When people think of assault, they probably think of it as a single criminal charge with a single definition. Most people learn about the crime of assault from TV and movies, and this idea of assault being a single offense is not entirely correct. Assault encompasses several different kinds of offenses. Criminal charges for assault will change depending on the circumstances surrounding the assault, such as injuries sustained by the victim or if any weapons were used.
Assault charges should be taken very seriously, no matter what the exact nature of the charges is. Our Salt Lake City assault defense attorney has the skills and experience necessary to defend your rights and advocate on your behalf in a court of law. Call Overson Law, PLLC at (801) 758-2287 to schedule a confidential legal consultation about your case.
Simple Assault in Salt Lake City Explained
Simple assault in Utah is defined as using unlawful force or violence in an effort to cause bodily harm or injury to someone else. It is also committed when someone uses unlawful violence or force to actually cause bodily or physical harm or create a significant risk of harm to another. Simple assault is generally charged as a class B misdemeanor but will be upgraded to a class A misdemeanor if the victim sustains bodily harm or the victim was pregnant, and the defendant knew of the pregnancy.
Simple assault may also be increased to a higher charge if the victim meets certain criteria. If you commit an assault against a school employee while they are within the scope of their professional duties, and you are aware that they are indeed a school employee, your charges may be upgraded to a class A misdemeanor. The same goes for assaulting a peace officer or a member of the military. If you are facing an assault allegation, contact our Salt Lake City assault defense lawyer for help. We will work to prevent your charges from being upgraded to something more serious.
When Simple Assault Becomes Aggravated Assault
Simple assault, while not a minor offense, is not quite as severe as aggravated assault. Aggravated assault is similar to simple assault, but it is far more dangerous and destructive. Aggravated assault is an attempt to cause bodily harm to another by use of unlawful force, as mentioned above. However, aggravated assault typically occurs with some demonstration of immediate violence capable of causing harm. Aggravated assault also involves a dangerous weapon, such as a gun or a knife, or an action that hinders the victim’s breathing or blood flow, like choking.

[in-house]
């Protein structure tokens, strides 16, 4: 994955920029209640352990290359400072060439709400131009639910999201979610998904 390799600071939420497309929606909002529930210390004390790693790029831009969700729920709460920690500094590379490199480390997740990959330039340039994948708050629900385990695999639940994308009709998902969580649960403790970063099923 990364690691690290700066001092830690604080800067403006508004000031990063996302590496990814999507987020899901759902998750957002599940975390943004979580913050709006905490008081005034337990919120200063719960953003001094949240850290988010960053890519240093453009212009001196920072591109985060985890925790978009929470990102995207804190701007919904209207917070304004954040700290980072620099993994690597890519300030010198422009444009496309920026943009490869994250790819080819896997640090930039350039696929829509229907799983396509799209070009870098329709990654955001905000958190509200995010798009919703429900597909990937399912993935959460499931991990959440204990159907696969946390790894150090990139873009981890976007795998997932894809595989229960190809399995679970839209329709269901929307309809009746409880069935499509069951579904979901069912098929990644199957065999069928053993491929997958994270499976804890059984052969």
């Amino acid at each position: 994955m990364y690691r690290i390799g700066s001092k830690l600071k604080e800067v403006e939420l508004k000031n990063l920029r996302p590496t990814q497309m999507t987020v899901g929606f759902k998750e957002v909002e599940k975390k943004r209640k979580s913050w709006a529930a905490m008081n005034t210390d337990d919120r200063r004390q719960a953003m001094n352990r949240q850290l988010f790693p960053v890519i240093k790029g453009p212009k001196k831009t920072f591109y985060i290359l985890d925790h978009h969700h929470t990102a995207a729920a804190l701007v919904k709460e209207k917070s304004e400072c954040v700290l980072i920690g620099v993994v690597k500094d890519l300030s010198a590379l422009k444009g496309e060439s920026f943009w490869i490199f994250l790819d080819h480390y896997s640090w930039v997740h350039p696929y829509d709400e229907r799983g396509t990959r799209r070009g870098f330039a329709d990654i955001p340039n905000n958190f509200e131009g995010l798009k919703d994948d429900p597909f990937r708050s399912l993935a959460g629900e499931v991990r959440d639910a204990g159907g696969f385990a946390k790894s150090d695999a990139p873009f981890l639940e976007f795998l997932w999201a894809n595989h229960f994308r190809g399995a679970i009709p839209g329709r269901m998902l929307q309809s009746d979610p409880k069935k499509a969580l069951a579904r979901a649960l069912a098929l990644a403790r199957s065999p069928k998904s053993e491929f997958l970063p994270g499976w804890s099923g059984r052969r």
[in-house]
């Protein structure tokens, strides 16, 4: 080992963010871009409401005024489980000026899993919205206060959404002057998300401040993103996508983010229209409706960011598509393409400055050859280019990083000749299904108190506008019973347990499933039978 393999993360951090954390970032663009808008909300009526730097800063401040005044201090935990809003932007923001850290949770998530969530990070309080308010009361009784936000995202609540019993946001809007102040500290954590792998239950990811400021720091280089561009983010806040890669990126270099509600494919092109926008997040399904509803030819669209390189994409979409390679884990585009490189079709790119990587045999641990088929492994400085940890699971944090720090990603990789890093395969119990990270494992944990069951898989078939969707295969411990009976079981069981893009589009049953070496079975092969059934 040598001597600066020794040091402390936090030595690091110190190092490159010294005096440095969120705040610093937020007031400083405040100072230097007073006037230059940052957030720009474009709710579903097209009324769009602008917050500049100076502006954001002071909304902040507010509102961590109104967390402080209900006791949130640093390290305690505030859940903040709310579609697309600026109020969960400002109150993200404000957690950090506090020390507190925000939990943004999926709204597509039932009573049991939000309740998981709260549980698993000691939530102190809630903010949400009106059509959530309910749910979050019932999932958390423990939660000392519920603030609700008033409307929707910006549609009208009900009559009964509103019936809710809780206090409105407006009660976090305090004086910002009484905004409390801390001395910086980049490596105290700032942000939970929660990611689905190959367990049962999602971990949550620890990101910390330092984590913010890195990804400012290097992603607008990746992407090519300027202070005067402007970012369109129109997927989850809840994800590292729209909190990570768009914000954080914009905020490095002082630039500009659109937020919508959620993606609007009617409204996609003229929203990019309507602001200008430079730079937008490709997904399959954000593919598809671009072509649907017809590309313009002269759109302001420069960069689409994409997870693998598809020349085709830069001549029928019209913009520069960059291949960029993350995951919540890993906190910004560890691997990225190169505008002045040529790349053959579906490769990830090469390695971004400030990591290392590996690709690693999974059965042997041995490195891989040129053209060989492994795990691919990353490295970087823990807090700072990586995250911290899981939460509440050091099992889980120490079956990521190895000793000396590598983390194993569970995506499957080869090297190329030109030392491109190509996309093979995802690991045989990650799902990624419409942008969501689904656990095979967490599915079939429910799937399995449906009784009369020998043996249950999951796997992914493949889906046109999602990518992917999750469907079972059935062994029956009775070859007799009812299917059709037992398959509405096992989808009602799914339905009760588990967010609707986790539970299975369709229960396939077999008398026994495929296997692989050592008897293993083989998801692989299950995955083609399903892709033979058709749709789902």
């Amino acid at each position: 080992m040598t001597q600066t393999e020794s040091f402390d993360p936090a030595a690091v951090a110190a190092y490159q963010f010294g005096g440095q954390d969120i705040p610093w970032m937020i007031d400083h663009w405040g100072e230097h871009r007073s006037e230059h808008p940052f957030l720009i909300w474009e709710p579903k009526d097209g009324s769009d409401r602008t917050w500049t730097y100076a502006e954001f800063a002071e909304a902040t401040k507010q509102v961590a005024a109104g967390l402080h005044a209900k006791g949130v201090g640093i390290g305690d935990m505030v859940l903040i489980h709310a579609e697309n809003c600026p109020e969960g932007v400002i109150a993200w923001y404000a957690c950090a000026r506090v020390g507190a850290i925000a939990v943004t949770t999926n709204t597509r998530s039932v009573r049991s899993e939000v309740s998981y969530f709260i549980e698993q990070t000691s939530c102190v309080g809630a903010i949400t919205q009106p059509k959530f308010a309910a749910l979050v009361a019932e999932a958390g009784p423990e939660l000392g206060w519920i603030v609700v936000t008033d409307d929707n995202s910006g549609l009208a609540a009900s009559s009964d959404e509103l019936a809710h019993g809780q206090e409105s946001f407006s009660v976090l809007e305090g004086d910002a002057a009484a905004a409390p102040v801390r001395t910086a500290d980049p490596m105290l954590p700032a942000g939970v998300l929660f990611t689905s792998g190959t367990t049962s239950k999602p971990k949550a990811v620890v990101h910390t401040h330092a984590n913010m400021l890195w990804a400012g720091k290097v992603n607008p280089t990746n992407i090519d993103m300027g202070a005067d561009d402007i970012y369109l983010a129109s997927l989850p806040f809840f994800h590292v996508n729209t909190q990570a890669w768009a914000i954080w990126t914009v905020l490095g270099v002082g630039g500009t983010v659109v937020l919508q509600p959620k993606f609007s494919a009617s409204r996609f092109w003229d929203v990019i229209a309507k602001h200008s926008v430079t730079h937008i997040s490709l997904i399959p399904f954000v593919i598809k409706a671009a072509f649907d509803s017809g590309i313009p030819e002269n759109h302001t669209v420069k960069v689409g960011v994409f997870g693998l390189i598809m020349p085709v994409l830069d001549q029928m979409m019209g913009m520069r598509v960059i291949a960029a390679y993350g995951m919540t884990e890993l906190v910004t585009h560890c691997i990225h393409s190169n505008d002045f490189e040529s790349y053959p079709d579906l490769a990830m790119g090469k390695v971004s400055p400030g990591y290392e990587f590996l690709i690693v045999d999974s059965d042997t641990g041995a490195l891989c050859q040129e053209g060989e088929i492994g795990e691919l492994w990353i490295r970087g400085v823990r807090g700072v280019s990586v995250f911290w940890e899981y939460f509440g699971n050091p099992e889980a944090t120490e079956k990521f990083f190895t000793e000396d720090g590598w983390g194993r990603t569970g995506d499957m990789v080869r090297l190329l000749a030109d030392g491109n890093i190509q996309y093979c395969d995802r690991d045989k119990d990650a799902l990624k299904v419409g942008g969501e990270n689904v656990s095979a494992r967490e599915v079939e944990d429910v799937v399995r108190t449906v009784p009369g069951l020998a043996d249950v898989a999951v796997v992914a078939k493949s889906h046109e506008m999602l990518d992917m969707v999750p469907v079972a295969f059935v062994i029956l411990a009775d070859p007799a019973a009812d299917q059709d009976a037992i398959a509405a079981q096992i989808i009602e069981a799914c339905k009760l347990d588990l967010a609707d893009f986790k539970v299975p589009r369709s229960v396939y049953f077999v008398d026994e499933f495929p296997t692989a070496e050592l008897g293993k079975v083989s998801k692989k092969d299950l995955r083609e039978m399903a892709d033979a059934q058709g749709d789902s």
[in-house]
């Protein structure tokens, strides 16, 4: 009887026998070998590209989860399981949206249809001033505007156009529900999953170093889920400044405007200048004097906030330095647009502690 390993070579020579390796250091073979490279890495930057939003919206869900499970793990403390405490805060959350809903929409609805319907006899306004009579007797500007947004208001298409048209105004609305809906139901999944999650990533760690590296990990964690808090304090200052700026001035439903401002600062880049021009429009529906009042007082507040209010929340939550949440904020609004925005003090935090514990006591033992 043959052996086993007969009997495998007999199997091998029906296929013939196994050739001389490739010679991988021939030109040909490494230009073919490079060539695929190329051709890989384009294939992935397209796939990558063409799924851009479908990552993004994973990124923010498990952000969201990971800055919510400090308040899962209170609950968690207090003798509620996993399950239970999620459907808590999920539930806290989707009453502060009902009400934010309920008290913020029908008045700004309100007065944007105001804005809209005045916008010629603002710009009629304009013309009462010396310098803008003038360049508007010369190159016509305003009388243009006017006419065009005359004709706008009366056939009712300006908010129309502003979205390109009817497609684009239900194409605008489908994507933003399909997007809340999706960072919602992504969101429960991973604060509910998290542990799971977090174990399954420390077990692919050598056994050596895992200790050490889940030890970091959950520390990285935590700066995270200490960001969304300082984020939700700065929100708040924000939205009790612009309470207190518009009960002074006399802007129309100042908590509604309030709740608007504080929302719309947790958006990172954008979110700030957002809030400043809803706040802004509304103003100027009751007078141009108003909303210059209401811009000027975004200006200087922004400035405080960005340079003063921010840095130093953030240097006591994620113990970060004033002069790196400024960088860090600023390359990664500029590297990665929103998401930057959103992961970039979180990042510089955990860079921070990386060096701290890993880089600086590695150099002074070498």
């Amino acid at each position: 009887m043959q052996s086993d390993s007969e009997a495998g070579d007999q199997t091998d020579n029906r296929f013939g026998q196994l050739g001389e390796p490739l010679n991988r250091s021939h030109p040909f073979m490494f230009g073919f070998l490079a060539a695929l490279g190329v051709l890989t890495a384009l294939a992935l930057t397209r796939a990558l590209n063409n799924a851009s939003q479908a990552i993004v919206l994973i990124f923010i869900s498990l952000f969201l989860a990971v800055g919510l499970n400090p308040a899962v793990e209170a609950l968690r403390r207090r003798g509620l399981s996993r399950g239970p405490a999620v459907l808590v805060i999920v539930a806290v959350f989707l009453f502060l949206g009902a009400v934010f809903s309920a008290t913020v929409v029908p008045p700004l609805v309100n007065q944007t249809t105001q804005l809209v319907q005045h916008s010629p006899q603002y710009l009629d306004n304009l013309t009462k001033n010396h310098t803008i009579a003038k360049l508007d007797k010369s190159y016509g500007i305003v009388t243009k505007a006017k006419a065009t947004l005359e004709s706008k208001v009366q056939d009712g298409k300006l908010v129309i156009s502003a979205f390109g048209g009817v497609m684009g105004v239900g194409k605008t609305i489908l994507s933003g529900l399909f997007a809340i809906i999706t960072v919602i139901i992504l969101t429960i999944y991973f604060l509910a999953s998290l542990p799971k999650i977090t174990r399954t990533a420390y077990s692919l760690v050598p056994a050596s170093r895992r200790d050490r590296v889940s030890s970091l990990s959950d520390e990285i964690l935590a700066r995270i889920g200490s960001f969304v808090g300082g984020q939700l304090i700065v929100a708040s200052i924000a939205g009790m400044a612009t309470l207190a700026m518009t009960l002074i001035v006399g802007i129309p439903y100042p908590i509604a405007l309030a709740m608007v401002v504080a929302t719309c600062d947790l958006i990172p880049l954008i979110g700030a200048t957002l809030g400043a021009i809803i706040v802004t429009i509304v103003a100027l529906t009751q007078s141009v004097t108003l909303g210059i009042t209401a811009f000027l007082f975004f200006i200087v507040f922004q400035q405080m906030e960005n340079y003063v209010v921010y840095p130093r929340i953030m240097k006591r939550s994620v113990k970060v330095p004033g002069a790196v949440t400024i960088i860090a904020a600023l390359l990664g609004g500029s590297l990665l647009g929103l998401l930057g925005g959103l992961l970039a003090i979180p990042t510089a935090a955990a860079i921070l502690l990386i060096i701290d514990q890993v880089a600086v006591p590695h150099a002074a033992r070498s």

The charges for aggravated assault are far more severe than those for simple assault. Aggravated assault may be charged as a felony of the third degree. However, much like simple assault, these charges can be upgraded under certain conditions. If the aggravated assault results in serious bodily harm or a loss of consciousness by the victim, the charges can be upgraded to a felony of the second degree. For any assault charges you might be confronted with, our Salt Lake City assault defense attorney can help.
Penalties for Simple and Aggravated Assault in Utah
Simple assault charges are usually class B misdemeanors, although they can be charged as class A misdemeanors if specific conditions are present. For class B misdemeanors, a convicted defendant can be punished by a prison sentence no longer than 6 months. On the other hand, class A misdemeanors are a bit more serious and may be penalized with a prison term not exceeding 364 days.
Aggravated assault charges are typically felonies and the penalties are much harsher than those for simple assault. Aggravated assault charged as a third-degree felony may be punished by a prison term of 5 years or less. Aggravated assault charged as a second-degree felony is punishable by a term in prison of at least 1 year but may not be longer than 15 years. These penalties act as a guide for judges during sentencing. The specific facts of your case will also influence the exact term of your potential sentence. Get in touch with our Salt Lake City assault defense attorney for help understanding your penalties.
Assault Conviction and Your Gun Rights in Salt Lake
In the State of Utah, anyone who commits a crime of domestic violence may be stripped of their gun ownership rights. Assault, when performed against someone like a romantic partner, spouse, or someone you live with, may constitute a domestic violence offense. A conviction of assault could land you behind bars and cause you to lose the right to buy and own a gun or firearm.
Many people own firearms because they feel they need them to protect themselves and their homes. However, there are many other reasons to own a gun that will be affected by your assault conviction. You will no longer be able to own a gun for the purposes of hunting, target shooting, or other gun-related sports. If you are a member of law enforcement or the military, you may no longer be able to maintain your job if you are legally prohibited from owning a gun. An assault that turns into a domestic violence case can have a major impact on your rights. Call our Salt Lake City assault defense attorney for more information.
Call Our Salt Lake City Assault Defense Attorney for a Legal Consultation
If you or someone close to you has been charged with simple assault or aggravated assault, please reach out to our Salt Lake City assault defense lawyer. Our legal team will help you fight your charges and clear your name. Call Overson Law, PLLC at (801) 758-2287 to schedule a free and confidential legal consultation.